Firstly, Iraqis need a strong secular leader, a kinder and nobler version of Saddam Hussein or former Prime Minister Iyad Allawi, if you like. Such a paragon would need to have the interests of all Iraqis at heart and must eschew sectarian bias.

Most of all he should be somebody all Iraqis could trust to build a better future. Iraq needs a man who is able to rally everyone around him, in the way that Sheikh Hassan Nasrallah managed to do during the recent Israel-Lebanon conflict.

At the same time, the Americans and their allies need to head home. Their very presence is as a red flag to a bull. Anecdotal reports suggest that most Iraqis believe the foreigners are purposefully igniting a civil war under cover of false flag operations.

Invariably cited is a 2004 incident when members of Britain�s elite SAS corps, dressed as Arabs, fired upon Iraqi police manning a checkpoint in Basra.

They were duly arrested and jailed when their car was found to be filled with explosives, only to be busted out by British troops, who used tanks to break down the police station walls.

Whether there is any truth in this theory is debatable, but judging from a paper written in 1982 by an Israeli journalist, with links to the Ministry of Information and various neoconservative white papers, it�s likely that the break up of Iraq into three once suited both American and Israeli interests.

But this may not be so today. From the US point of view, Iraq�s break-up would have to be contingent upon a defanged Iran, else any new Shiite state would likely align itself with its increasingly powerful neighbor.

America�s support of a new Kurdish state would alienate Turkey, a NATO country that America needs on its side due to its strategically important air bases.

If Bush�s wars had gone to plan, then either a pacified Iraq ruled by a puppet government or a weakened Iraq divided into three would have fit the bill. But, instead, Iraq has become a magnet for extremists, a recruiting tool for terrorist groups while its continued occupation elicits anti-Americanism throughout the region.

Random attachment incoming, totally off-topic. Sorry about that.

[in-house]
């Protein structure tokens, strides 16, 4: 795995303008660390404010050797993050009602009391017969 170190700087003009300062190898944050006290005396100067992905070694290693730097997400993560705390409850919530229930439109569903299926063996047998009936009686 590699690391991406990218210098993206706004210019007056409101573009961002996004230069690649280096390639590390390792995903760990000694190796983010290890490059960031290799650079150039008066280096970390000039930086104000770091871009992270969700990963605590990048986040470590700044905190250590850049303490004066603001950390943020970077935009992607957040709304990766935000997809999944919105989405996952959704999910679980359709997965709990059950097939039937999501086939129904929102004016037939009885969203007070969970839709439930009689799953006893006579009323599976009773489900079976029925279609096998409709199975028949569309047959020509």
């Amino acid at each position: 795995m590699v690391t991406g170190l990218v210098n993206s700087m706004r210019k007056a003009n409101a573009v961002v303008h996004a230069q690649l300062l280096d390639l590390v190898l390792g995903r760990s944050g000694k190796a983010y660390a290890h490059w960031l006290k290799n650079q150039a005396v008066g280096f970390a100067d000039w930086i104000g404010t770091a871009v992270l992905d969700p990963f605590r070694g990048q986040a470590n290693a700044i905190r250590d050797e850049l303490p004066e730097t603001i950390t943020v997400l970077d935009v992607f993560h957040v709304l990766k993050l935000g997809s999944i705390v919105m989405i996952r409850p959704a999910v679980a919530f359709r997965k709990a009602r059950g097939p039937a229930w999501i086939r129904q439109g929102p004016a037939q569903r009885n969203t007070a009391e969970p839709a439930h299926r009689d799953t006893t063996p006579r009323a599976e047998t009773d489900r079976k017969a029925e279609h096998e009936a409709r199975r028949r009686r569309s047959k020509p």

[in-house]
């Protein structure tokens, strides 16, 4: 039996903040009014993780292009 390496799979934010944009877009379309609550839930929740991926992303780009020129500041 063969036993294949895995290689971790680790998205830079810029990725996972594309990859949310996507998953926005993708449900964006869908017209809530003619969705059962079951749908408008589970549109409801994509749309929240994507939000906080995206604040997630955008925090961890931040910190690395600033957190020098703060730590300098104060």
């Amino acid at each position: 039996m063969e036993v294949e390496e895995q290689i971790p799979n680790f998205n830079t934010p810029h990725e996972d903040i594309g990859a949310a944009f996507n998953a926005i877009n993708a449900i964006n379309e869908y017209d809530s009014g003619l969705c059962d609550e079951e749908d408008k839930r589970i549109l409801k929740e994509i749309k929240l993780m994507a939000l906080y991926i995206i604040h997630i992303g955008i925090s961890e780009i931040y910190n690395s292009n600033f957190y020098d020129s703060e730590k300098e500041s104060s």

It�s clear that the Bush administration has bitten off more than it can chew.

A report from the British think tank, Chatham House, suggests the only country that has gained from America�s wars in Afghanistan and Iraq is Iran, since both the Taleban and Saddam Hussein were Iran�s foes.

With its coffers lighter to the tune of $370 billion and 2,700 of its soldiers having returned home in body bags, what can America possibly gain by staying the course?

A new book, �State of Denial,� by veteran journalist Bob Woodward of Watergate fame suggests George Bush is deliberately keeping the truth about his failure in Iraq from the American people and refuses to pull out even if �Laura and Barney (Bush�s dog) are the only ones who support me."

Incredibly, the propaganda is still effective. A CNN poll indicates that 38 percent of Americans willfully ignore the facts and believe the war in Iraq is going �moderately well� or even �very well."

It�s true that Iraqis will require time to heal and put their differences behind them, but that process will never get off the ground until all foreigners leave, including foreign fighters. Iraqis lived in harmony before and God willing they can do so again if given the chance.

Linda S. Heard is a British specialist writer on Middle East affairs. She welcomes feedback and can be contacted by email at